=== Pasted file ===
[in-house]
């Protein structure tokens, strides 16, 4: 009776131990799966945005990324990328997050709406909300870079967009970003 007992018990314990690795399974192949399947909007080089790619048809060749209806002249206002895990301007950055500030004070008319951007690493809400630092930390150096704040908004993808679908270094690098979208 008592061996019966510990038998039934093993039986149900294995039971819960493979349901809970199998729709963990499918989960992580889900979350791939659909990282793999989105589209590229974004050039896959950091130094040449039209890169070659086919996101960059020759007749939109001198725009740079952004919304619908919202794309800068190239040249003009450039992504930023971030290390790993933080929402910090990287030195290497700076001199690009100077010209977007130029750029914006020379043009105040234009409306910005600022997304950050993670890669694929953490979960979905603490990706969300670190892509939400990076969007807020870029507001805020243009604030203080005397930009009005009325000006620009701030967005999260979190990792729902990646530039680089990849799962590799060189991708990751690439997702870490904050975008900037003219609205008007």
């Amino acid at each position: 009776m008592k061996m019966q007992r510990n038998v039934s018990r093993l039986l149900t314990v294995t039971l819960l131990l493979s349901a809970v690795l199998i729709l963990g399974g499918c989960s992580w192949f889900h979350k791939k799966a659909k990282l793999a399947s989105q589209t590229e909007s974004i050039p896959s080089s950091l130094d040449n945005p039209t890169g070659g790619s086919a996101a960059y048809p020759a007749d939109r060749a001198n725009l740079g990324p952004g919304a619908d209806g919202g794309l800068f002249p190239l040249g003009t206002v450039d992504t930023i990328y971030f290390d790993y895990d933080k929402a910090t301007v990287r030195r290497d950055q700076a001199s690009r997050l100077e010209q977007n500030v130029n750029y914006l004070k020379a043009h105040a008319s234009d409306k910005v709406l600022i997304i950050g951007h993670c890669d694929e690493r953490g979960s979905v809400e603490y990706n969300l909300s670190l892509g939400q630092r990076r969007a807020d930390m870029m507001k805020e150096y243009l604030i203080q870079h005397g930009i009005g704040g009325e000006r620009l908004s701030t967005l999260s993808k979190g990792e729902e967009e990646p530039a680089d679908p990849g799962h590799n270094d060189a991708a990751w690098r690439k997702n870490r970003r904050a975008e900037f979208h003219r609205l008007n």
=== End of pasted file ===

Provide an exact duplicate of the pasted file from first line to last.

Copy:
[in-house]
């Protein structure tokens, strides 16, 4: 009776131990799966945005990324990328997050709406909300870079967009970003 007992018990314990690795399974192949399947909007080089790619048809060749209806002249206002895990301007950055500030004070008319951007690493809400630092930390150096704040908004993808679908270094690098979208 008592061996019966510990038998039934093993039986149900294995039971819960493979349901809970199998729709963990499918989960992580889900979350791939659909990282793999989105589209590229974004050039896959950091130094040449039209890169070659086919996101960059020759007749939109001198725009740079952004919304619908919202794309800068190239040249003009450039992504930023971030290390790993933080929402910090990287030195290497700076001199690009100077010209977007130029750029914006020379043009105040234009409306910005600022997304950050993670890669694929953490979960979905603490990706969300670190892509939400990076969007807020870029507001805020243009604030203080005397930009009005009325000006620009701030967005999260979190990792729902990646530039680089990849799962590799060189991708990751690439997702870490904050975008900037003219609205008007």
């Amino acid at each position: 009776m008592k061996m019966q007992r510990n038998v039934s018990r093993l039986l149900t314990v294995t039971l819960l131990l493979s349901a809970v690795l199998i729709l963990g399974g499918c989960s992580w192949f889900h979350k791939k799966a659909k990282l793999a399947s989105q589209t590229e909007s974004i050039p896959s080089s950091l130094d040449n945005p039209t890169g070659g790619s086919a996101a960059y048809p020759a007749d939109r060749a001198n725009l740079g990324p952004g919304a619908d209806g919202g794309l800068f002249p190239l040249g003009t206002v450039d992504t930023i990328y971030f290390d790993y895990d933080k929402a910090t301007v990287r030195r290497d950055q700076a001199s690009r997050l100077e010209q977007n500030v130029n750029y914006l004070k020379a043009h105040a008319s234009d409306k910005v709406l600022i997304i950050g951007h993670c890669d694929e690493r953490g979960s979905v809400e603490y990706n969300l909300s670190l892509g939400q630092r990076r969007a807020d930390m870029m507001k805020e150096y243009l604030i203080q870079h005397g930009i009005g704040g009325e000006r620009l908004s701030t967005l999260s993808k979190g990792e729902e967009e990646p530039a680089d679908p990849g799962h590799n270094d060189a991708a990751w690098r690439k997702n870490r970003r904050a975008e900037f979208h003219r609205l008007n």